This story is based on a personal experience.
She was at the airport, waiting for the boarding call for her flight which had been delayed by two hours due to bad weather or in more simple terms; fog. It was a bad idea to travel so early on a foggy January morning from the Delhi International Airport.
The sound of a child giggling with glee caught her attention. She watched, a smile forming around her lips as a small girl; maybe just two or three years old hid behind a flower pot as her grandfather pretended that he could not see her. Every step he made towards her made her giggle even louder. Eventually he caught her, and swung her up on his shoulders.
Both walked away with serene smiles on their faces.
She smiled wistfully…and sighed. Her mind sent her 19 years back in time.
“Mama, what’s wrong?”
The little girl looked at her mother, puzzled to see her crying. She knew something was terribly wrong…but what was it? And who were all these strange people in her house? She clung to her mother’s dupatta, as she always did when she was scared.
Her mother gave her a watery smile & stroked her hair, “Come, it’s time to sleep.”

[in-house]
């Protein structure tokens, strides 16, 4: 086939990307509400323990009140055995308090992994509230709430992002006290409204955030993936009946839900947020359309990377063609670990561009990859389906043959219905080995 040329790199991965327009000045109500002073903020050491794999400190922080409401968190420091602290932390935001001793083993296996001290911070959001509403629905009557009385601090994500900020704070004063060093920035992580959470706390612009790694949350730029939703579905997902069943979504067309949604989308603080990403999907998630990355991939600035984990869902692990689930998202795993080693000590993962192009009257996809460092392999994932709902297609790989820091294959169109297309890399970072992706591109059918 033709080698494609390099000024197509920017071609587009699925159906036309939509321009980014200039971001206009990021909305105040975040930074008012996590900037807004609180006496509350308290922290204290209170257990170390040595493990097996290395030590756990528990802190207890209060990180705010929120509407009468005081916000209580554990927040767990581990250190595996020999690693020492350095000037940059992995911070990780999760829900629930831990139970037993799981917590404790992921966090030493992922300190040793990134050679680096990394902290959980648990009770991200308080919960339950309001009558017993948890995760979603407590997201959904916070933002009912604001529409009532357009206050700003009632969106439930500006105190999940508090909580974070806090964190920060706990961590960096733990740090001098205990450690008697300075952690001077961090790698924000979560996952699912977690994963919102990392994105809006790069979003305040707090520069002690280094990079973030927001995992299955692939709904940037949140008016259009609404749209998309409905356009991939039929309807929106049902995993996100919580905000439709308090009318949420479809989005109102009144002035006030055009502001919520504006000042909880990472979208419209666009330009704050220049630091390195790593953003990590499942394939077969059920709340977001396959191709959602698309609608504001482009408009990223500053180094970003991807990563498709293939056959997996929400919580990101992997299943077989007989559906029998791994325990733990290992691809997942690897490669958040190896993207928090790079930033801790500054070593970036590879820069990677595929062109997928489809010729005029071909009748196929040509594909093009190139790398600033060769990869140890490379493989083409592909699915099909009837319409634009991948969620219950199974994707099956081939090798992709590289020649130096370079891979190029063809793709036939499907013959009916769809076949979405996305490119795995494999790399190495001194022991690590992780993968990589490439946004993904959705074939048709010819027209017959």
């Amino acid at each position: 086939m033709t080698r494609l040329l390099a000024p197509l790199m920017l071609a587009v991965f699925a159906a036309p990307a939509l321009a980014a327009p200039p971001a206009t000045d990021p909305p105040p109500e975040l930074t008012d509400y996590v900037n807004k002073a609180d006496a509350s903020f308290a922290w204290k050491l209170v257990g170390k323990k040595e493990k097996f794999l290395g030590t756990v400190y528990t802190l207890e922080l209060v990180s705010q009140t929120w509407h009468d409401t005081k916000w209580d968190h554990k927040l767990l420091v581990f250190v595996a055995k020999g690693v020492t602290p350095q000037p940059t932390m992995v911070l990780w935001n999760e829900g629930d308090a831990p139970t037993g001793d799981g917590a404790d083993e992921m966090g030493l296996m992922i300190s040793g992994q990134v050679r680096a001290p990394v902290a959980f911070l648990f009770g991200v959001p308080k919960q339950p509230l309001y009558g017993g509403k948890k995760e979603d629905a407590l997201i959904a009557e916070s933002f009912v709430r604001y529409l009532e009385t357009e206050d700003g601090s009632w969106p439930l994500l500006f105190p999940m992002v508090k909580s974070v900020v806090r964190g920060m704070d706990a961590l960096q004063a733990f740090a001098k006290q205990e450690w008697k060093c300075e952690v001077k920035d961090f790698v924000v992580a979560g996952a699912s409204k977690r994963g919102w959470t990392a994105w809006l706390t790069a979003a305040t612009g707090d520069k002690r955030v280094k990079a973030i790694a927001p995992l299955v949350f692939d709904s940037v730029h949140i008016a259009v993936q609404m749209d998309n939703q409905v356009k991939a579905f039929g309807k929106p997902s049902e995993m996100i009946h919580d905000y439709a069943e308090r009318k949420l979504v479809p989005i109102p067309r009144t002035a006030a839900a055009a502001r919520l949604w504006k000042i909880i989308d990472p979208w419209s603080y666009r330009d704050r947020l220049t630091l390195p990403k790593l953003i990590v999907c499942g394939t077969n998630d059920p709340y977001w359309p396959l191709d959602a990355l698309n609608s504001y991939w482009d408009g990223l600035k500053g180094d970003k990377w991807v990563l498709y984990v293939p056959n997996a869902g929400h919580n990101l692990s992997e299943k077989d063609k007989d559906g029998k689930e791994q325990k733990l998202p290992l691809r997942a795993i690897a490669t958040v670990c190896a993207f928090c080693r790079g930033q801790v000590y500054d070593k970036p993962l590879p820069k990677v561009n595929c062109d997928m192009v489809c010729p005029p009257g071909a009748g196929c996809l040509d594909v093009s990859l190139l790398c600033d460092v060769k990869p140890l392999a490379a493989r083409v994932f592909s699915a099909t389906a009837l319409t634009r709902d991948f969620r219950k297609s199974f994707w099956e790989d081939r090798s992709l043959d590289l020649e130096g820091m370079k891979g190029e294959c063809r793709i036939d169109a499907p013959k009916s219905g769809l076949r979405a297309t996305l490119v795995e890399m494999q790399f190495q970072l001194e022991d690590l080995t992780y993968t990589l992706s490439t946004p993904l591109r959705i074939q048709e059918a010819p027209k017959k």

She gladly climbed into her mother’s arms.
“Mama! Where’s Darji?”
“He’s sleeping. Come now, go to sleep.”
She was determined not to sleep…but eventually she felt sleep engulf her in the rocking motion of her mother’s arms.
The boarding call announcement awoke her from her reverie; she wiped a stray tear away & proceeded towards the exit.
I loved my maternal grandfather a lot. I still do. All my childhood memories circulate around him. Nanaji, or “Darji” as we called him, was loved by one and all. As my father was posted in Sri Lanka on a UN peace keeping mission; my mother & I were staying with him. I can still feel the joy I felt when I was with him…even now. It is so strong, this feeling; i can’t explain it.
Vague memories of how he used to pick me up from my school (nursery) in his white ambassador car, how I used to insist on sleeping with him every night and how I would sit next to him during lunch time cross my mind every time I see a scene as described above.
My Nani says that Darji and I shared a special bond. He would never say no to me. He was always willing to play with me. Apparently, he would give me sweets on the sly so that my mother would not find out.
According to her, when Darji was very unwell; I refused to eat anything unless I was allowed to eat in his room. If anyone tried to stop me; I would not eat a bite. Ultimately; I ended up having my own way. I spent a lot of time in his room, eating my lunch/dinner there and chatting with him nineteen to the dozen. I hope I didn’t tire him too much with my chatter!
Darji’s death left a void in my heart – a feeling of despair and sadness which still hasn’t gone. The fact that he wasn’t there anymore is the most prominent childhood memory I have…and one of the earliest.
They say that some people never leave you – even when they have gone. He is one of them. His memory will forever be cherished & treasured.